Funnily enough, this is the same model used by electricity generation/distribution now in practise in the uk/usa/ and any other Friedman based economy. Course music is much easier to generate than electricity, and much more fun, and there is literally an infinite supply, so I can't see the massive Enron style problems rearing their corporate heads here. If they do, we'll all be back to the auld P2P, and everyone suffers.


    hello. my name is zenp. i look for questions…

  29. Akira The Don
    October 6, 2009
    2:48 pm

    Word. I was saying this back in NINETEEN NINETY NINE!!!!!!!!!!!!! I know people who've been trying to make it reality since 2002. But the majors weren't having it. I weep for what could have been. Drop. Drip. Splash.

    Then I sing for what shall be. Laaaaaa! Laaaaaaaaa! Smash.

  30. zenp
    October 6, 2009
    5:00 pm

    …all four majors are back on u tube, now Warner Music have at last resolved their dummy spitting antics, http://www.theregister.co.uk/2009/09/29/warner_mu… , so there's the thin end of the wedge, weepnot/ sing/ etc.

    Still a looooooong, long way to go, a lot of entrenched unenlightened self interest to be overcome. As long as the freetards and pirates and all the rest of us that choke reflexively on the idea of shelling out such astounding sums of money for each version of something that is, in essence, mutable phenomena, continue driving a stake deep into the putrid heart of a system that sucks the life blood from artists and fans alike, this issue will remain in the public eye Though it needs a few heroes…

  31. TBK
    October 6, 2009
    9:34 pm

    I'd just like to throw it out there, that every single album I have ever purchased has been done so AFTER hearing music I like from a friend, via them sending me the .mp3 file, them telling me about it and then I go torrent it, OR from unique marketing techniques.

    ATD was a genius by working with Wonchop and such and moving his music into other types of media.

    It's called intelligent marketing, you give the public a taste of the product, and if they like it, they will buy it. A few bands have been intelligent and started selling stuff by donation, and it's great marketing. Shit like viral campaigns work well, I'm just sick and tired of label owned whores complaining because they're not thinking outside the box and want a fucking private jet for just making the music, when there are billions of independent artists flying out the stratosphere with cool new marketing ideas.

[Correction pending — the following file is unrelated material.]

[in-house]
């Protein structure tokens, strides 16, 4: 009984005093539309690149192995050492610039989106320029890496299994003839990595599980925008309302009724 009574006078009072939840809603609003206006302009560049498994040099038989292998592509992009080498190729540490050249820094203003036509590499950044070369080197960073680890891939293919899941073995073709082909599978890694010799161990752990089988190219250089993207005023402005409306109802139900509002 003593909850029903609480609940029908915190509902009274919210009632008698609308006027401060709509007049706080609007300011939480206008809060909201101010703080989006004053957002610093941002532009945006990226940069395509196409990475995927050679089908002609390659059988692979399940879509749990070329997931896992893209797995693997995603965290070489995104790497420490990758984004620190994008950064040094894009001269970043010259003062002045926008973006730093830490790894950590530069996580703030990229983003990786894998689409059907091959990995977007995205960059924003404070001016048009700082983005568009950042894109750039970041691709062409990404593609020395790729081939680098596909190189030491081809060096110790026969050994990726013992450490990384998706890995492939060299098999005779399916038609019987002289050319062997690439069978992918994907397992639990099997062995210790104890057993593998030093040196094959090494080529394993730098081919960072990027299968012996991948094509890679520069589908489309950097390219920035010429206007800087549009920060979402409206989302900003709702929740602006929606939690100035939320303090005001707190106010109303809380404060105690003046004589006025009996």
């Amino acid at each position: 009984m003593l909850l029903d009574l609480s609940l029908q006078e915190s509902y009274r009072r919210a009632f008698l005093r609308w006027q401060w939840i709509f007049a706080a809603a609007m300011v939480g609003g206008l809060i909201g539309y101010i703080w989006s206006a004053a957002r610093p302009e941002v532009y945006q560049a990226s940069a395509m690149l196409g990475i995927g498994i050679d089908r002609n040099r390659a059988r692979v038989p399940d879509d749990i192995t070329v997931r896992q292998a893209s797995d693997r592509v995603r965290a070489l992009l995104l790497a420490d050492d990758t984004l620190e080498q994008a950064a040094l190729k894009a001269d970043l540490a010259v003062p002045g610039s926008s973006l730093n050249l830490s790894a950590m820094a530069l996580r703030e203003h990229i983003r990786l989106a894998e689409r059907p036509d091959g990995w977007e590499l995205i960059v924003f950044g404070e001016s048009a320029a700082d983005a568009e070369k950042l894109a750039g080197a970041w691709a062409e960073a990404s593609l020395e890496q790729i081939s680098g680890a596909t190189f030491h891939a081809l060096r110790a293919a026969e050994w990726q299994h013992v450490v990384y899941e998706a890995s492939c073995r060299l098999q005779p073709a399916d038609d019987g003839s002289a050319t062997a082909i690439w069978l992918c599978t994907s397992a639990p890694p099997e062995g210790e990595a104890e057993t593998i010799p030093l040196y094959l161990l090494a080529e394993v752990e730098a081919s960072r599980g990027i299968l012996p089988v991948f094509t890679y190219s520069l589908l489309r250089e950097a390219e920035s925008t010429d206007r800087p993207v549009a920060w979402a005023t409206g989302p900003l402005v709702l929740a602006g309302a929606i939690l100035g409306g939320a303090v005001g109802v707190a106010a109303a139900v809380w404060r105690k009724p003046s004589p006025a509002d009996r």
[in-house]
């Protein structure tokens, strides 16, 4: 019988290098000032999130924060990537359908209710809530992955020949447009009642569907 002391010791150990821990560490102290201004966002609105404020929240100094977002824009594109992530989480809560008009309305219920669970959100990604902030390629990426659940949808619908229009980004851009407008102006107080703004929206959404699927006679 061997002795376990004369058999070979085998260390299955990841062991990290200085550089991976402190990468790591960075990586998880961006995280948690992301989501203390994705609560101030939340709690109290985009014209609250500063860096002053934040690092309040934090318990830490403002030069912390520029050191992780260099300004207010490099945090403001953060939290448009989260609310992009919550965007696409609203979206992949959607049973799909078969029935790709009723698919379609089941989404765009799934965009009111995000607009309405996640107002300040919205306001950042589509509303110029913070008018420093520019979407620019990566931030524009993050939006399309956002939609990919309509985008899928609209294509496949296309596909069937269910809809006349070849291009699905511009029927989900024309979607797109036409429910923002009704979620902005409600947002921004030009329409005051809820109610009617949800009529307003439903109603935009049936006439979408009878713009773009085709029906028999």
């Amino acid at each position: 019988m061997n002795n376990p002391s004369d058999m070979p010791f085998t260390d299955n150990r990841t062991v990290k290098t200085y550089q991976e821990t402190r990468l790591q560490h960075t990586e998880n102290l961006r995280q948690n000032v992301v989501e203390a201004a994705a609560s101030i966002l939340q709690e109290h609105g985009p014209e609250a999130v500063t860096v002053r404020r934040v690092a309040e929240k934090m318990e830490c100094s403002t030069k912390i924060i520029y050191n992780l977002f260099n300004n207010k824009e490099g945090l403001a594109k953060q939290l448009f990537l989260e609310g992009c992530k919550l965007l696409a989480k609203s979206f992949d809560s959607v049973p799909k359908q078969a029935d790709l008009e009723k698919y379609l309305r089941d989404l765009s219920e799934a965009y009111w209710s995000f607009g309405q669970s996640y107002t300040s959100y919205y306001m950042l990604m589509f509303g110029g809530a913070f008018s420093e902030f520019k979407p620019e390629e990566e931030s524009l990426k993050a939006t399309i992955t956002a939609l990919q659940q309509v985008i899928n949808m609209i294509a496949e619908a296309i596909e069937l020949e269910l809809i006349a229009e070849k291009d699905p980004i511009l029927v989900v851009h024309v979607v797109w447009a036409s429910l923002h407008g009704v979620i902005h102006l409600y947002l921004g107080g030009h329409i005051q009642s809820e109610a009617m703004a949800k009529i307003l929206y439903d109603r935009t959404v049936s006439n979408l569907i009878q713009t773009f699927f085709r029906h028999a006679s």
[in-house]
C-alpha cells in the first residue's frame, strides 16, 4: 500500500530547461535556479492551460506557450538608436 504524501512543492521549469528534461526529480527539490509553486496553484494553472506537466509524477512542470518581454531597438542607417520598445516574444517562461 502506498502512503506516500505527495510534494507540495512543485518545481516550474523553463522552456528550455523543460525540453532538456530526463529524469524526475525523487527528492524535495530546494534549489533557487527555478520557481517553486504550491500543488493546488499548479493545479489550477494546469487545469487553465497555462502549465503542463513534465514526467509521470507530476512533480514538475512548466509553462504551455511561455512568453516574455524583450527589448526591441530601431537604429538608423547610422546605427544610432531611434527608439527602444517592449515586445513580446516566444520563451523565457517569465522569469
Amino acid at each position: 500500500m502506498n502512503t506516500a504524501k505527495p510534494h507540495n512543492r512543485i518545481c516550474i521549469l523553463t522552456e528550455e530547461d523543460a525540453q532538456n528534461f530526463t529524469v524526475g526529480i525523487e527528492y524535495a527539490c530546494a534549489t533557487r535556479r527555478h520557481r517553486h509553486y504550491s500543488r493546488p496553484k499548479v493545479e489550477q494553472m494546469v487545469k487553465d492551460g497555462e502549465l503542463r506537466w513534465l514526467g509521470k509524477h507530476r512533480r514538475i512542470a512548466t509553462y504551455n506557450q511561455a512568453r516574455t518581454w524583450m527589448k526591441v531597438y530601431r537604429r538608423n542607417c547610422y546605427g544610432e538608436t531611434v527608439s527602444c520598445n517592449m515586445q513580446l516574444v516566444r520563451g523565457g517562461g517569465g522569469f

Fuck the middlemen.

  32. Mat
    October 7, 2009
    12:58 am

    Are you a middle man in anything at all? In your job do you make anything? Are you the creator? Would you like to lose your job? Where do these ‘cool new marketing ideas’ come from? Where are these billions of artists?

  33. Mat
    October 7, 2009
    1:06 am

    I’m not sure if I can respond. Firstly. the most ‘internet forum’ behaviour there is, is to take pot shots at artists knowing they can’t respond. Do you think Parkaboi would say the same thing to Howard New in the pub? I’d certainly make the same statement if faced with the same double standards.

    Also, going away from the debate (which incidentally Parkaboi gave a reasoned response to once the hyperbole had gone) how can you possibly say that sarcasm is wrong whilst naming comedians within your argument? I may not be as funny, but you’re essentially stating that you’re the arbiter of when sarcasm is acceptable and when it isn’t. Unless of course Hicks, Carlin and the dreadful Mark Thomas have never used sarcasm?

  34. Mat
    October 7, 2009
    1:52 am

    So artists have to be good at business and good at music?

  35. Mat
    October 7, 2009
    1:53 am

    So how will recordings be funded?

  36. Mat
    October 7, 2009
    1:56 am

    Indeed it does, an awful musician bringing his sub-standard vocals to the attention of the public via a gimmick, if there is anything more 'old school industry' than Dan Bull's grab at fame I've yet to see it.

  37. Mel
    October 7, 2009
    7:33 am

    Well, it would help them make more money if they were.

    (You’d also see a lot fewer of them signed to major labels, I suspect.)

  38. TBK
    October 7, 2009
    11:59 am

    The definition of a middle man is somebody who sits and sells the services of one to another while skimming a share off the top for himself, often jumbling up the image of the transaction with paperwork.


    An employee employer relationship is a direct buyer/seller contract.

    An employee is selling time directly to the employer.

    A middle man would be the person sitting there taking the money from the employer, and giving the employee his share, minus a piece.

    In criminal terms, it’s also found, called protection money.

    I do not create for money. I don’t think I’d want to. It’s my hobby, to write, to play, to create, both as a wordsmith, a new musician, and anything else I do in life, and as such, I do it for free in my spare time.

    What I WILL give you this: Billions is an overstatement.